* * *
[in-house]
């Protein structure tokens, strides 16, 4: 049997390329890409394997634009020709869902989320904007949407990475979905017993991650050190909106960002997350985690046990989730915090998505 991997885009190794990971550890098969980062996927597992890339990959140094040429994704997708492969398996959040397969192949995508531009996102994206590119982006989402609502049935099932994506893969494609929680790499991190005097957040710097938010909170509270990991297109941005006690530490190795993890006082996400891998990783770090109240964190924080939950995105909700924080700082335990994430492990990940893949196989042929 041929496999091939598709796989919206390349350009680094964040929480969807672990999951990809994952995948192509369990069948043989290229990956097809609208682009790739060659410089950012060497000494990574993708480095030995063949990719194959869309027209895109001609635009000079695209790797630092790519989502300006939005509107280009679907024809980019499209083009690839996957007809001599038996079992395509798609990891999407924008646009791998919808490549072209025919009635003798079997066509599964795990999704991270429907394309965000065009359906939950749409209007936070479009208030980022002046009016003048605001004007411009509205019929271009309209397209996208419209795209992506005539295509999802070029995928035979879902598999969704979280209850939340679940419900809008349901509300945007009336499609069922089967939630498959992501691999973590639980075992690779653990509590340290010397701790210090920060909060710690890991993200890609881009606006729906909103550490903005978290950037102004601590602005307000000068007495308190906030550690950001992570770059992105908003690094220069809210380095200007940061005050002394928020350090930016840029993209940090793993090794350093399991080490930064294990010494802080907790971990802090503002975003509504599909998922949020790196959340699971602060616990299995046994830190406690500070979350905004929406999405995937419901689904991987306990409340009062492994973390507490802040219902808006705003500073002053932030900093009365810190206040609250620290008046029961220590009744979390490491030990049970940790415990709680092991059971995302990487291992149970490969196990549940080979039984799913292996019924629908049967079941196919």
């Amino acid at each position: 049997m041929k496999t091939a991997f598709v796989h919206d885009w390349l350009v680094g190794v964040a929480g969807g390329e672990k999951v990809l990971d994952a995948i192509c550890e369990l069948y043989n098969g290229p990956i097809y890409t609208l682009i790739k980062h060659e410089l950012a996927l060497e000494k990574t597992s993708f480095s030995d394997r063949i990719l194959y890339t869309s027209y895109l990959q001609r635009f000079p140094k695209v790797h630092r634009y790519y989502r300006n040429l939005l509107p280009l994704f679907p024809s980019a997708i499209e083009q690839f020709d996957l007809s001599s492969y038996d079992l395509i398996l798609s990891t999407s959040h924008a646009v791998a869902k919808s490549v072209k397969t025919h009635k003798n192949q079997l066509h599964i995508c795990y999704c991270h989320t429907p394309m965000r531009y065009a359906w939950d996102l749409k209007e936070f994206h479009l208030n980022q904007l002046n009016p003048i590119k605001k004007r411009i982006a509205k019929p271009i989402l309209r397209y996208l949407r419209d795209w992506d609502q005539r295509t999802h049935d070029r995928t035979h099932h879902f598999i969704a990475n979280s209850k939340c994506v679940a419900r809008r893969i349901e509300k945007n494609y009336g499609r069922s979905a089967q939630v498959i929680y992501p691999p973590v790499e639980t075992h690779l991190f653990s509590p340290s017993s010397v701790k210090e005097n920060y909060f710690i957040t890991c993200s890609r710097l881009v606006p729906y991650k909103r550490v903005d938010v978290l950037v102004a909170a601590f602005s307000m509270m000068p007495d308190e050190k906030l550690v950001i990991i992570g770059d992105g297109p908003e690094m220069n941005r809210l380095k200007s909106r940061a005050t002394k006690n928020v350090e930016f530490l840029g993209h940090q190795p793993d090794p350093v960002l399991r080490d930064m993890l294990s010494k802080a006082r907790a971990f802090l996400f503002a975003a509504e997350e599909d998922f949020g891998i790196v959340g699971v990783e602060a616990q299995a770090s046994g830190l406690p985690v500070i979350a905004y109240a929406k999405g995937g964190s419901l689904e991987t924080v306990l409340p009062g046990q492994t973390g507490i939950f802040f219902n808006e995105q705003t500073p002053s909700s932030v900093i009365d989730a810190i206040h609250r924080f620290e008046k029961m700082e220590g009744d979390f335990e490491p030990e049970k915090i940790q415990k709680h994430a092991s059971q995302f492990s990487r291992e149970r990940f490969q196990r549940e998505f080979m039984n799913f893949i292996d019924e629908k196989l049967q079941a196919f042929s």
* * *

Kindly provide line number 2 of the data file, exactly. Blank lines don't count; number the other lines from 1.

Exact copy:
């Protein structure tokens, strides 16, 4: 049997390329890409394997634009020709869902989320904007949407990475979905017993991650050190909106960002997350985690046990989730915090998505 991997885009190794990971550890098969980062996927597992890339990959140094040429994704997708492969398996959040397969192949995508531009996102994206590119982006989402609502049935099932994506893969494609929680790499991190005097957040710097938010909170509270990991297109941005006690530490190795993890006082996400891998990783770090109240964190924080939950995105909700924080700082335990994430492990990940893949196989042929 041929496999091939598709796989919206390349350009680094964040929480969807672990999951990809994952995948192509369990069948043989290229990956097809609208682009790739060659410089950012060497000494990574993708480095030995063949990719194959869309027209895109001609635009000079695209790797630092790519989502300006939005509107280009679907024809980019499209083009690839996957007809001599038996079992395509798609990891999407924008646009791998919808490549072209025919009635003798079997066509599964795990999704991270429907394309965000065009359906939950749409209007936070479009208030980022002046009016003048605001004007411009509205019929271009309209397209996208419209795209992506005539295509999802070029995928035979879902598999969704979280209850939340679940419900809008349901509300945007009336499609069922089967939630498959992501691999973590639980075992690779653990509590340290010397701790210090920060909060710690890991993200890609881009606006729906909103550490903005978290950037102004601590602005307000000068007495308190906030550690950001992570770059992105908003690094220069809210380095200007940061005050002394928020350090930016840029993209940090793993090794350093399991080490930064294990010494802080907790971990802090503002975003509504599909998922949020790196959340699971602060616990299995046994830190406690500070979350905004929406999405995937419901689904991987306990409340009062492994973390507490802040219902808006705003500073002053932030900093009365810190206040609250620290008046029961220590009744979390490491030990049970940790415990709680092991059971995302990487291992149970490969196990549940080979039984799913292996019924629908049967079941196919």